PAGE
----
Bridget Christie (3 stars)

This article is from 2011

Bridget Christie

Slapdash slapstick sloppy stand-up

The wife, mum and stand-up is back at the Fringe with a new show based on her Catholic upbringing. The fact that Bridget Christie is not at all sure doing an hour about religion is a good idea is completely in keeping with her happily shambolic performing style.

An opening dance routine, to a ska version of the Doctor Who theme dressed as a bishop, drags on too long and while that might be heavily choreographed, elsewhere gags fizzle out with some desultory face-pulling. Three-quarters of the way through an audience participation section, Christie simply gives up on a skit about taking confession.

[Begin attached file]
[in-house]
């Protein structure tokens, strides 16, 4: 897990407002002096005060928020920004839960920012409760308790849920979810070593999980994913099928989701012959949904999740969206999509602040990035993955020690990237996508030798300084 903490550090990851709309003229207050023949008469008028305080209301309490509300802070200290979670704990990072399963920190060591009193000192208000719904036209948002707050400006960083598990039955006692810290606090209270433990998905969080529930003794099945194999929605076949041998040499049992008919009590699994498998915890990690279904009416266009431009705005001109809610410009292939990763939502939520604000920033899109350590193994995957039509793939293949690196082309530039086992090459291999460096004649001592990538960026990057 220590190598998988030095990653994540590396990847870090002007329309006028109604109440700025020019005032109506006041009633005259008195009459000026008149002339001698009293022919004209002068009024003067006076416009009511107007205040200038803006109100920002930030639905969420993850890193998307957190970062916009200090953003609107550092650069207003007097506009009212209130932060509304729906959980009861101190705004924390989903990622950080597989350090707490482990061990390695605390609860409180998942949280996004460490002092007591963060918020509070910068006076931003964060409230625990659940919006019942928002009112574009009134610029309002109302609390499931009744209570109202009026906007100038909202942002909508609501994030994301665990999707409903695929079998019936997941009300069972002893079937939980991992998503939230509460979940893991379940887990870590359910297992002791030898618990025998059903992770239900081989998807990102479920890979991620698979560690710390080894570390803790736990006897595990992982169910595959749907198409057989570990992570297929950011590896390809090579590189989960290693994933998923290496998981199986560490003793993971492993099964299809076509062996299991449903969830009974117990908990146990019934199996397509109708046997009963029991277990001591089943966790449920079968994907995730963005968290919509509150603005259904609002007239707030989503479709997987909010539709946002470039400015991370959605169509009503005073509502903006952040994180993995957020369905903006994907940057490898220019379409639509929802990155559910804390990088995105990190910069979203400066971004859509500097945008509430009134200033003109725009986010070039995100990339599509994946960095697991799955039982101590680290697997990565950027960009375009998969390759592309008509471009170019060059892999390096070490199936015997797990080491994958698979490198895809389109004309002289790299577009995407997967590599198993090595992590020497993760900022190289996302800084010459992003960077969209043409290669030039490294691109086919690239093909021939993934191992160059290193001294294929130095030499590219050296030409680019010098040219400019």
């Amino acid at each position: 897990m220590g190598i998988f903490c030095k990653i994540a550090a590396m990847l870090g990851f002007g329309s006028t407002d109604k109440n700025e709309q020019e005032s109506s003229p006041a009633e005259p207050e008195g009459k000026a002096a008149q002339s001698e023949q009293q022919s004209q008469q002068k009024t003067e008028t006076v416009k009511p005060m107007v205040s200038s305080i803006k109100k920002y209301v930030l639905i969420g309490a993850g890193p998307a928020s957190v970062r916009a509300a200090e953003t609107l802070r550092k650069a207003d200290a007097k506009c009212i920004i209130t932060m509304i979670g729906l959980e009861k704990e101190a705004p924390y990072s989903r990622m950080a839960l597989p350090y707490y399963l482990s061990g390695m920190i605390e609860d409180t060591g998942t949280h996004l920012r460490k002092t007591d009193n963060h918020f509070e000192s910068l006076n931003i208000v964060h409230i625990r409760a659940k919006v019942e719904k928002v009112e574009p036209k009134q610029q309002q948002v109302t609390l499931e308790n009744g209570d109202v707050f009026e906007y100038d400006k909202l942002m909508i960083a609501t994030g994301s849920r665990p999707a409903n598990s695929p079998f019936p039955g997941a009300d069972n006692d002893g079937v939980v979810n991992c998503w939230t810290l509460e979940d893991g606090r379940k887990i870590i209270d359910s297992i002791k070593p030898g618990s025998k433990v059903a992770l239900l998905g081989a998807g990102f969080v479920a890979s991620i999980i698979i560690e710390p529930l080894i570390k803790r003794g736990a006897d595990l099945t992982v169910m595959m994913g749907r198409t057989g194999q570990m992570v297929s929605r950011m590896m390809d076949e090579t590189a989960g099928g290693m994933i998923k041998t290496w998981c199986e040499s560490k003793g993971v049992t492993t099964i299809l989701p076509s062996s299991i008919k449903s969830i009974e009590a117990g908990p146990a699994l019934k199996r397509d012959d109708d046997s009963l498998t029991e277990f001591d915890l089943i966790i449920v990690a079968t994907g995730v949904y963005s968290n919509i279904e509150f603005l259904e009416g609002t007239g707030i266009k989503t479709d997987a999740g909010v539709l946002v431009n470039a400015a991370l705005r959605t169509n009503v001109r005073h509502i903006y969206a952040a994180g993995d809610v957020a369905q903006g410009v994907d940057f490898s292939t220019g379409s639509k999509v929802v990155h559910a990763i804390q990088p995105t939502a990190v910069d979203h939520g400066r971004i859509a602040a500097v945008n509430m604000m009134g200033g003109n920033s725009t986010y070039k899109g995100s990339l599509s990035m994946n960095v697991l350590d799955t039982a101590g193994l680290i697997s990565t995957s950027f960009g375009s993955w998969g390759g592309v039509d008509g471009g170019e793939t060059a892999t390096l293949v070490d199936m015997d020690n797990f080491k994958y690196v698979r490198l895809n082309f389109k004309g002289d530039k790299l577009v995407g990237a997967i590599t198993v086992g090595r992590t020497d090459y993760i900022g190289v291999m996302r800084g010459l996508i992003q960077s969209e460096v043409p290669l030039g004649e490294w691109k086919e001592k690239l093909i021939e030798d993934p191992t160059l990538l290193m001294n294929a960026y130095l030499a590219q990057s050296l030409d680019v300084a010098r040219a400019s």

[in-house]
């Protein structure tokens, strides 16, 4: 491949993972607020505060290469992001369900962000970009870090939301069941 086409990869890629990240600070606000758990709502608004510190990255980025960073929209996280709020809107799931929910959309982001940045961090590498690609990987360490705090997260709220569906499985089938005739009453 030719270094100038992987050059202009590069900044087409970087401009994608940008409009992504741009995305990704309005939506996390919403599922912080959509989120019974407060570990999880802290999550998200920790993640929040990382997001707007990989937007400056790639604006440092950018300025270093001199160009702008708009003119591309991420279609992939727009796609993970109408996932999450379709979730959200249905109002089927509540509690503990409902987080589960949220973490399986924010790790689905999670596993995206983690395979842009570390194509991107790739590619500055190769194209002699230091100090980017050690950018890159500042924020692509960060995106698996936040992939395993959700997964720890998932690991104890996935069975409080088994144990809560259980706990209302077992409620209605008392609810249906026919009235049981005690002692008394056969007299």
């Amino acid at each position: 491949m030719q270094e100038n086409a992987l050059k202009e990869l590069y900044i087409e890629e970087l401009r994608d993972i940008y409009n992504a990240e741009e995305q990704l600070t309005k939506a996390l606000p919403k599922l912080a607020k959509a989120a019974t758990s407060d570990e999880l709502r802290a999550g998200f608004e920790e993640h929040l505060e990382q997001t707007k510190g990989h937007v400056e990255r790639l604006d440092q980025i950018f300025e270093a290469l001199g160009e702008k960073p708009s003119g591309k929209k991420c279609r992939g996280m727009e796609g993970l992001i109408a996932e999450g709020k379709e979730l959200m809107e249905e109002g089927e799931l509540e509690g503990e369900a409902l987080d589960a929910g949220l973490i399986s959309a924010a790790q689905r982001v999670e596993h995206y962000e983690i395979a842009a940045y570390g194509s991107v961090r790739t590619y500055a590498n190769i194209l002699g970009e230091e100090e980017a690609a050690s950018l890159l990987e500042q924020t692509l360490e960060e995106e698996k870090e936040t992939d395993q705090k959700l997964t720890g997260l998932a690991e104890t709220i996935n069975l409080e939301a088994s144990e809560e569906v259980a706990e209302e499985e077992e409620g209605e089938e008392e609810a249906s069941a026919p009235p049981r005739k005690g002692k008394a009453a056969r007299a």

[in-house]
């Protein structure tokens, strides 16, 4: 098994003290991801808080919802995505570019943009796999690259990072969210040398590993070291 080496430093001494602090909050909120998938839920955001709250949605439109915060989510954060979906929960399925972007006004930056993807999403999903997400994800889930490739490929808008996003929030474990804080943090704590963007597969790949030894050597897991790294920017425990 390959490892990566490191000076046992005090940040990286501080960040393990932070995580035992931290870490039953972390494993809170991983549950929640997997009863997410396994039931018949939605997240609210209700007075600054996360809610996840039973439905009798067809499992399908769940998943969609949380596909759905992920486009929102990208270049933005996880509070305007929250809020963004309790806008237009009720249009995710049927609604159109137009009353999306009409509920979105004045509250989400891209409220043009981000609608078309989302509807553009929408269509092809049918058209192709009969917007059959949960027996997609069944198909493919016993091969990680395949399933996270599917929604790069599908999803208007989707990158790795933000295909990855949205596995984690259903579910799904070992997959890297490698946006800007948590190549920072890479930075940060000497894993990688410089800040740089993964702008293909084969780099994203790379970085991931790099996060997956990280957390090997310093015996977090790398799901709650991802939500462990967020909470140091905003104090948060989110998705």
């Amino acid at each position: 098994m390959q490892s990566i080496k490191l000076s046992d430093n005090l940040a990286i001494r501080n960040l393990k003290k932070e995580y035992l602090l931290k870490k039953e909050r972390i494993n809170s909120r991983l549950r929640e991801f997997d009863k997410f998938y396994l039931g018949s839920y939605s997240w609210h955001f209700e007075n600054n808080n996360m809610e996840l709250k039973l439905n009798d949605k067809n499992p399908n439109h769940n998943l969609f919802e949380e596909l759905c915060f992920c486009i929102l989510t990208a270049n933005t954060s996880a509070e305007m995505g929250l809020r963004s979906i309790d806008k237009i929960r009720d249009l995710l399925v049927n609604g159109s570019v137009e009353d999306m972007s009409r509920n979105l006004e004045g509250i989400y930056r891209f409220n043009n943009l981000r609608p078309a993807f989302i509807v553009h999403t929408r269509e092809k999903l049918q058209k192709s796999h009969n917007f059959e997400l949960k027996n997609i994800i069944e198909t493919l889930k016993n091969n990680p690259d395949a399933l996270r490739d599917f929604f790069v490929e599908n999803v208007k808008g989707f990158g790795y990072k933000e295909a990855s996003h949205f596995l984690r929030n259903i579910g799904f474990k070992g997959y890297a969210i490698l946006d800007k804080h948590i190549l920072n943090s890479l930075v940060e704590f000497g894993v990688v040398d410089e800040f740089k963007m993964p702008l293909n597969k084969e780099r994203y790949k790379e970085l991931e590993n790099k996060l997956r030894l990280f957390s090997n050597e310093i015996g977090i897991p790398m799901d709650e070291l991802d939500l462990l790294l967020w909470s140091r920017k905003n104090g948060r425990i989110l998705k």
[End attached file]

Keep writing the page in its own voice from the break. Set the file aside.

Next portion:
It’s all very haphazard, but in no way half-hearted. In fact, Christie seems to thrive on the slapdash slapstick. As often as not her act falls flat, but she cheerfully continues and her unfocused and disorganised stage presence becomes quite infectious, not least because she’s got a pleasant, easy-going way about her. Occasionally her sloppy schtick produces unexpectedly hilarious results, as is the case when she has a go at working a dummy, but doesn’t bother with the ventriloquism, and subsequently sets the venue’s sound engineer up with a belated punchline. That this gets the biggest laugh of Housewife Surrealist is much to Christie’s shammed chagrin.

The Stand II, 558 7272, until 28 Aug (not 15), 4.40pm, £8 (£7).

Bridget Christie: Housewife Surrealist

  • 3 stars

In her first three solo Edinburgh shows Bridget was childish and silly, portraying historical characters and inanimate objects such as Charles II, a cheese roll, Guido Fawkes, Oliver Cromwell, The Fire of London and The Great Plague, using terrible costumes and without so much as a nod to the fourth wall. The following…

Elsewhere on the web